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Washington State: from worst to first

By Charles Renning
Arizona Daily Wildcat
Thursday October 24, 2002

It was just a season ago when Washington State came to Tucson with hardly any expectations.

Picked by the Pacific 10 Conference coaches to finish last in the league, WSU was just hoping not to finish in the conference cellar for the fourth-straight year. The Cougars had very few known players on offense, with the exception of their quarterback, and a defense that was questionable.

However, after putting up 28 unanswered points in only 13 offensive plays to start the game on the road against the Wildcats, the Cougars cruised to a 48-21 victory.

For Arizona, it was an embarrassing loss. For Washington State, it was the beginning of its rise to national prominence. WSU finished the year 10-2 overall and beat Purdue in the Sun Bowl.

What began as a crushing win last year in Tucson has continued this season.

The Cougars (6-1, 3-0) are currently ranked No. 9 and have an even higher ranking in the all-important Bowl Championship Series standings. Washington State entered the year as the Pac-10 coaches' pick for conference champions and have a quarterback that is one of the top Heisman Trophy candidates on the West Coast.

The Cougars are currently on a four-game winning streak, with their only loss coming to No. 4 Ohio State in Columbus and are considered by many to be the best team in the Pac-10.

"We have to be ready to go because this is a really good team," head coach John Mackovic said. "Their only loss is to Ohio State, and that game was really a close game. It definitely was not a one-sided loss."

The Wildcats will have enough to worry about with all of the problems that the Cougars can create for them, but one could bet that most of their attention will be on stopping senior quarterback Jason Gesser.

"Gesser is the guy that makes Washington State's offense go," Mackovic said.

"It will be a real big task (to stop Gesser) this week," junior linebacker Joe Siofele said. "Gesser is such a great athlete. He has a good arm and he can scramble. We are going to have to keep him contained if we want to win this ball game."

Gesser has the second-highest pass efficiency rating of all Pac-10 quarterbacks and has thrown for over 270 yards a game, including 16 touchdowns and only five interceptions.

This season isn't the only year that Gesser has seen great success. He currently holds the Washington State record for most wins as a starting quarterback, 20, and consecutive games with a touchdown pass, 19.

Before the season is over, don't be surprised to see the Honolulu native's name on several other Cougar records. He is only 140 yards away from becoming the Washington State career leader in total offense and 503 passing yards away from being the school's leading passer of all time. If Gesser is able to stay healthy, he should obtain both records and pass such names as Jack Thompson, Ryan Leaf and Drew Bledsoe in the process.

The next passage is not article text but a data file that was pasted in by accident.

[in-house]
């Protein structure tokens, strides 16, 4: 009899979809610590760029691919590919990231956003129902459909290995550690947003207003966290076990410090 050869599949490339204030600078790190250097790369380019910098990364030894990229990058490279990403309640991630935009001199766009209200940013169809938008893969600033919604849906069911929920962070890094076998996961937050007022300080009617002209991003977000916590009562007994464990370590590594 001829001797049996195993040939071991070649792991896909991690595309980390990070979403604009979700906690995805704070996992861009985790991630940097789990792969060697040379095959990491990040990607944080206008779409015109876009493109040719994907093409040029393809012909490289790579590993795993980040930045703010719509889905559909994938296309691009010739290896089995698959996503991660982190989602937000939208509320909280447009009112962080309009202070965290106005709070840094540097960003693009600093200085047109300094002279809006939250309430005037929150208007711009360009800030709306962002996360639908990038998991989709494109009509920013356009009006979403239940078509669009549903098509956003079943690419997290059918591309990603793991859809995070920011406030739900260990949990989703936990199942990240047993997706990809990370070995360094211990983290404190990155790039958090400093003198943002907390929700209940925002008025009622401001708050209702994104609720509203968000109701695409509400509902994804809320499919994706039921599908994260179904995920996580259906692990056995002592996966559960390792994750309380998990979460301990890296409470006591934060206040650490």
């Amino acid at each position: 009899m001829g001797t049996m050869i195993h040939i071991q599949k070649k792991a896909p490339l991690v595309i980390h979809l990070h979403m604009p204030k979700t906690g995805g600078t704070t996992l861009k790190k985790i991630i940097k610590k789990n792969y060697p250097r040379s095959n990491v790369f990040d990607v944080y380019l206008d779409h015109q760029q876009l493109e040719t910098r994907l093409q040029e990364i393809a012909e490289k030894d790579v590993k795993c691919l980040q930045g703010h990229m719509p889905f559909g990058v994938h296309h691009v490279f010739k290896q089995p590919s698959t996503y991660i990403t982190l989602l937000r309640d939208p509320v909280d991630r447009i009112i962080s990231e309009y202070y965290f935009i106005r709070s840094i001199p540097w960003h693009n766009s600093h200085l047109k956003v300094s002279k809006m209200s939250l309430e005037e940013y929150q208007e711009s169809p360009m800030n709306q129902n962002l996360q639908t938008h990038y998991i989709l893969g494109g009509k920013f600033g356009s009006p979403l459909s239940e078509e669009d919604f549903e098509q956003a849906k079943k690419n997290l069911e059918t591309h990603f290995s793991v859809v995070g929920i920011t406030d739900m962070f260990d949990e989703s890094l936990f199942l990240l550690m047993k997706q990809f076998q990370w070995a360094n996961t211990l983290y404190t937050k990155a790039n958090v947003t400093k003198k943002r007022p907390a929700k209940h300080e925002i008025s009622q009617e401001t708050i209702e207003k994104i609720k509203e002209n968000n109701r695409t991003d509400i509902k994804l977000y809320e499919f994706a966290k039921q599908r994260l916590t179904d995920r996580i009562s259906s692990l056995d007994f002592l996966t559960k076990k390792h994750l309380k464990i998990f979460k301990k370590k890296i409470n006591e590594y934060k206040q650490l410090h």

Besides his own personal play, there are numerous other reasons for the Heisman talk surrounding Gesser.

Washington State has one of the bigger and better offensive lines in the conference.

They lead the Pac-10 with only 10 sacks allowed in seven games. They are also in the top five in rushing offense, averaging over 125 yards per game.

Probably the biggest surprise for the Cougars this year has been the play of transfer receiver Devard Darling.

Darling came to WSU this past summer after leaving Florida State.

His brother Devaughn Darling collapsed and died during an off-season workout in Tallahassee, Fla., in February 2001. After that, Devard looked to transfer to another school, but many schools, including Arizona, turned him away as a football player.

Devard has found a new home in Pullman, Wash., and is the Cougars' leading receiver through the team's first seven games. He has 34 catches for 438 yards and 7 scores.

It also helps Devard having the 6-foot-6 inch senior Mike Bush, who has caught a pass in every game he has played in, as the team's other receiver. Bush is also one of the Cougars' best basketball players.

In last year's game against the Wildcats, Bush had seven grabs for 110 yards and a touchdown.

But the biggest surprise for WSU is their improved defense from a season ago.

"They are more active this year, and their people up front make more plays, they harass the passer more, and they make more plays behind the line," Mackovic said. "They are on the move quite a bit up front, and they are playing very well. They match up just enough man-to-man when they're blitzing, but you don't get them one-on-one too much."

The key for the Washington State defense has been its ability to limit opponents' big plays. In the Cougars' first seven games they have only allowed eight runs for more than 20 yards.

"Great teams don't give up the big plays," said senior quarterback Jason Johnson. "They will make you earn it all the way down the field."


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